I have found no record suggesting that H.H. served in the Confederate Army but his oldest son, 16-year old Tom, enlisted as a private in Company H, 45th Alabama Infantry in 1862, was wounded on October 12th of the same year and died shortly afterward. The family was almost certainly in residence in Macon County when Union forces attacked the railroad lines (read about that here).
Back in Georgia, H.H.'s mother died on June 25, 1865, barely two months after Lee's surrender at Appomattox.
The Freemans remained in Macon County until the autumn of 1869 when they, together with a bunch of their kin, set out to make a new life for themselves in Johnson County, Texas, where H.H. bought 320 acres in December of that year.
[Colton's New Map of the State of Texas. Complied from J. D. Cordova's Large Map. (inset) Plan of the Northern Part of Texas. Plan of Galveston Bay. Plan of Sabine Lake. Published By G. W & C. B. Colton & Co. No. 172 William St. New York.
Source: David Rumsey Historical Map Collection.]
In the 1870 U.S. Census for Johnson County, we can see the effect the Civil War had on the fortunes of the Freemans. H.H.'s personal estate had shrunk to $350. Five of the children were still living at home; 22-year old Josiah was farming with his father. Second-oldest daughter Narcissa and her husband John A. McBride and their young family were living nearby.
[Year: 1870; Census Place: Precinct 2, Hill, Texas. Township : Precinct 2. Ancestry.com. 1870 United States Federal Census [database on-line]. Provo, UT, USA: Ancestry.com Operations, Inc., 2009. Images reproduced by FamilySearch. Original data: 1870 U.S. census, population schedules. NARA microfilm publication M593, 1,761 rolls. Washington, D.C.: National Archives and Records Administration, n.d.Minnesota census schedules for 1870. NARA microfilm publication T132, 13 rolls. Washington, D.C.: National Archives and Records Administration, n.d.]
Ten years later the 1880 U.S. Census for Johnson County showed the Freeman household had expanded--four of H.H. and Lizzie's children were still living with them (and William was farming with his father), but now farm laborers and servants (and their children) had been added.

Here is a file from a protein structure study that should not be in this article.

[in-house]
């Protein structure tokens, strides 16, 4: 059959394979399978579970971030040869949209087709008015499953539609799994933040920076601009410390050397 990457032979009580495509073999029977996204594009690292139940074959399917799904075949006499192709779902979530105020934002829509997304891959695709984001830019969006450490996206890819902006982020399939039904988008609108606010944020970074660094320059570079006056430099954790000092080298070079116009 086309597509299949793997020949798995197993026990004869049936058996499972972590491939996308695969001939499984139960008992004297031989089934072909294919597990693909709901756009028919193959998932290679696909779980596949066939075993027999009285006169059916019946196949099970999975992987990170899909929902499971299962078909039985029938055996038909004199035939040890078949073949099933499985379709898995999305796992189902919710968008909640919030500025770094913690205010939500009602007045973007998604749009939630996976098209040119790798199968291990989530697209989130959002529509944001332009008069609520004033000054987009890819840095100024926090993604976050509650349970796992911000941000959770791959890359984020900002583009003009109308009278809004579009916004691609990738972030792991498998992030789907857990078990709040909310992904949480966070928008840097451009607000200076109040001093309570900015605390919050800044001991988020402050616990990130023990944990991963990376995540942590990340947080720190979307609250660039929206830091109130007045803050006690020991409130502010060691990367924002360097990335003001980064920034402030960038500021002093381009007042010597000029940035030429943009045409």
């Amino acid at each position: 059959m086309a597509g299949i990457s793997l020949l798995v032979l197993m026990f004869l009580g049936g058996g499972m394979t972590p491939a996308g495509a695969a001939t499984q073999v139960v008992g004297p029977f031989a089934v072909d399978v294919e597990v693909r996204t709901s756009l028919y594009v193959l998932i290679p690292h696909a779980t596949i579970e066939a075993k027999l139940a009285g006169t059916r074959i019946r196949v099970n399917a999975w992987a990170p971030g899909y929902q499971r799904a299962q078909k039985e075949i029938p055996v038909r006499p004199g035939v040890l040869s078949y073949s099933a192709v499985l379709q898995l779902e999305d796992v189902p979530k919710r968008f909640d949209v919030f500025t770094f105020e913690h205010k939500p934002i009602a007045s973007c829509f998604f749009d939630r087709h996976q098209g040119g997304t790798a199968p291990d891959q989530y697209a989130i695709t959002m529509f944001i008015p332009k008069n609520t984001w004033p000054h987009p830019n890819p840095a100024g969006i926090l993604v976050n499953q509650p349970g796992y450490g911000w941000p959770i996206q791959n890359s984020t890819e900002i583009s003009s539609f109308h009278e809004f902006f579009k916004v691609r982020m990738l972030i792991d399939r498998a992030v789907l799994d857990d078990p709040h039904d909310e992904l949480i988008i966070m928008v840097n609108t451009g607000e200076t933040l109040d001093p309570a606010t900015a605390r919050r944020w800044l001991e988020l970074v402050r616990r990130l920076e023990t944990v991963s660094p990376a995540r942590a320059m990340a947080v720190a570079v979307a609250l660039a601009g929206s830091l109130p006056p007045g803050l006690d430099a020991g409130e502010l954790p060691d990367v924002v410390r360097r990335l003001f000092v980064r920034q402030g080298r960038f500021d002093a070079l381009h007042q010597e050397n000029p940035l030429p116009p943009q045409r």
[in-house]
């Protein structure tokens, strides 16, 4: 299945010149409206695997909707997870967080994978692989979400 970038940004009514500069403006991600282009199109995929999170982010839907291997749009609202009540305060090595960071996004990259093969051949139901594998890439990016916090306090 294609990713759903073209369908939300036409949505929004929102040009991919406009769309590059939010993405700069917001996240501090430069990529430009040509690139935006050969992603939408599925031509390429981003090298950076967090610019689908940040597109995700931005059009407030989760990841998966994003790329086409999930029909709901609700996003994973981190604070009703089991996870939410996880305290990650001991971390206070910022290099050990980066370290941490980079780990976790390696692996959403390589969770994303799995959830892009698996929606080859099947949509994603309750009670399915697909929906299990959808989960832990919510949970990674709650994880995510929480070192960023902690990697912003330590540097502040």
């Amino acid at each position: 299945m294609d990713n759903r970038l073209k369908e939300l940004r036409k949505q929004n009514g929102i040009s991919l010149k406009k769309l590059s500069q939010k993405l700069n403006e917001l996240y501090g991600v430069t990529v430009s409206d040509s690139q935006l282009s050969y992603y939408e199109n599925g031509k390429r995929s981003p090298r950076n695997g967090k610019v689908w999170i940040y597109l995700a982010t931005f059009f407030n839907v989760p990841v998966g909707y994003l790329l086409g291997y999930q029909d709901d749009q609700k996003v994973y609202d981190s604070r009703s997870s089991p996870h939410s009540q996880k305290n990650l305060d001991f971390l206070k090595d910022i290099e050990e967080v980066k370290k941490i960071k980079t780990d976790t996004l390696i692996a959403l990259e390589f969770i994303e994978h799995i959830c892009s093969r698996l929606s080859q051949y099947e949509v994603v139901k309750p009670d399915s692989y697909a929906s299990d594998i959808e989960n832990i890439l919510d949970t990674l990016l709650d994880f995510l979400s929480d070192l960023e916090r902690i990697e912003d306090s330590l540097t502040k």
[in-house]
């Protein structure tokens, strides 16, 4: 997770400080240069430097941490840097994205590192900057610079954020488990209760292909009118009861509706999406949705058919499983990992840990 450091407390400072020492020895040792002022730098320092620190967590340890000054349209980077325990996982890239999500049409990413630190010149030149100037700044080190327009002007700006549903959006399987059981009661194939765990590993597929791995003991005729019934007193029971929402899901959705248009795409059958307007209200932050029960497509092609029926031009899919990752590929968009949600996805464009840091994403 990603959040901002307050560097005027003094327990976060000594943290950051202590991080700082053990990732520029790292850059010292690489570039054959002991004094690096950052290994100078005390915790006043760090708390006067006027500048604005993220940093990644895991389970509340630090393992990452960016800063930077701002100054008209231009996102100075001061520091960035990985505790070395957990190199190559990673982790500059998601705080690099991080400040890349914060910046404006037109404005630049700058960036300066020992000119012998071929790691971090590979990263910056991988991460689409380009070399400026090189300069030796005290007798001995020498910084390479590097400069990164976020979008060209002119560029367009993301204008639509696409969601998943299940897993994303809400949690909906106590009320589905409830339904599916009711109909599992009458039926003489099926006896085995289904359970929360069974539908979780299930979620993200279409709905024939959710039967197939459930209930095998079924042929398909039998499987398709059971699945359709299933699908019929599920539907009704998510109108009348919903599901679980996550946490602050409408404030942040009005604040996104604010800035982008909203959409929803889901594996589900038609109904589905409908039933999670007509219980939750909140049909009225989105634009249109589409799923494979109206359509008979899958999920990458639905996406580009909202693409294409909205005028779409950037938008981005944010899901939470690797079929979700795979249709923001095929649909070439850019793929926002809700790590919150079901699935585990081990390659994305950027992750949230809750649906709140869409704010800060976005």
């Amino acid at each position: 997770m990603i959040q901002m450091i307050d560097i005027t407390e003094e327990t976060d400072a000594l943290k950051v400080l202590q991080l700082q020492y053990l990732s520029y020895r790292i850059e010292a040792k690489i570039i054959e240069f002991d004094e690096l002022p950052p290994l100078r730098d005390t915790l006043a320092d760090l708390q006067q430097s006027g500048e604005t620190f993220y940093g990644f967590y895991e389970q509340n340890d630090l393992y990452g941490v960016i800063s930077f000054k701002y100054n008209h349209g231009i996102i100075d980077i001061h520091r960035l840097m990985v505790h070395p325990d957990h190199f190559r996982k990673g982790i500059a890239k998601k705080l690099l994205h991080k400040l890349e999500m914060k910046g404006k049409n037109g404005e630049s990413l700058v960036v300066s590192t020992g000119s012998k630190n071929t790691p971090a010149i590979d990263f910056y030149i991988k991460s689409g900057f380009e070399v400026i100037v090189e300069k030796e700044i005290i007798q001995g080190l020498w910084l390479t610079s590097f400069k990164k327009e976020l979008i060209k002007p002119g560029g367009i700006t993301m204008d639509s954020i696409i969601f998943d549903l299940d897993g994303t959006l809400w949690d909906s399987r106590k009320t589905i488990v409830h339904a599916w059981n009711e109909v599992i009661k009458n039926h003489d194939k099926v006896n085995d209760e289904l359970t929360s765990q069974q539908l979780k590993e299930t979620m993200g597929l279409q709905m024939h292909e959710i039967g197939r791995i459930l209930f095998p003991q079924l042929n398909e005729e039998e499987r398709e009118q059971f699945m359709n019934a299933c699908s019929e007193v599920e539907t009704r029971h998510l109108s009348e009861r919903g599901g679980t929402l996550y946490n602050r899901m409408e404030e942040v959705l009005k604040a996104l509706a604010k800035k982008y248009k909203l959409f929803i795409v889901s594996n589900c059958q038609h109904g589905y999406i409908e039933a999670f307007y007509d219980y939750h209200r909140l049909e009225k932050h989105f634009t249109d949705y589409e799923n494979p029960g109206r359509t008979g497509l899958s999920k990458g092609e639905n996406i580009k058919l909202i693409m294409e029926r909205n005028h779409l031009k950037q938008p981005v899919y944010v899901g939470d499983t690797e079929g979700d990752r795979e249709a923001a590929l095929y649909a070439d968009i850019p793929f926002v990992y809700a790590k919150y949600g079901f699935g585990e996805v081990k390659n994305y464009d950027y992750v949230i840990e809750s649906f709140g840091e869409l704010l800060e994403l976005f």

[Year: 1880; Census Place: Johnson, Texas; Roll: 1313; Family History Film: 1255313; Page: 261A; Enumeration District: 081. All of Justice Precinct No. 1 out of the corporation of Cleburne and SouthW. of Cleburne and Weatherford County Road and the Cleburne and Grandview County Road. Ancestry.com and The Church of Jesus Christ of Latter-day Saints. 1880 United States Federal Census [database on-line]. Provo, UT, USA: Ancestry.com Operations Inc, 2010. 1880 U.S. Census Index provided by The Church of Jesus Christ of Latter-day Saints. Original data: Tenth Census of the United States, 1880. (NARA microfilm publication T9, 1,454 rolls). Records of the Bureau of the Census, Record Group 29. National Archives, Washington, D.C.]
New additions to the household include a 40-year old Mulatto servant Salina Prickard and her two children, Anna W. (7) and Charles Guy (5), William C. Carmichael, a 29-year old White farm laborer, Elizabeth Baker, a 35-year old Black servant with three children, Adaline (7), Ellen (5) and Thomas (3), and two more White farm laborers, 20-year old Stephen H. Hester and 27-year old James H. Brandon. From the number of employees that have been added, I think it's safe to assume that the Freemans have prospered in intervening decade.
After serving as Johnson County Commissioner in 1880-1882, 1884-1886, 72-year old H.H. died of pneumonia on December 29, 1887, and was buried in the Cleburne Memorial Cemetery.
*Possibly near Athens.
**Unfortunately I haven't been able to locate the relevant Slave Schedule for 1860 so we don't know how many there were.
***J.T.S. became their daughter Nannie's father-in-law when she married his son James Chappell Warren in 1885.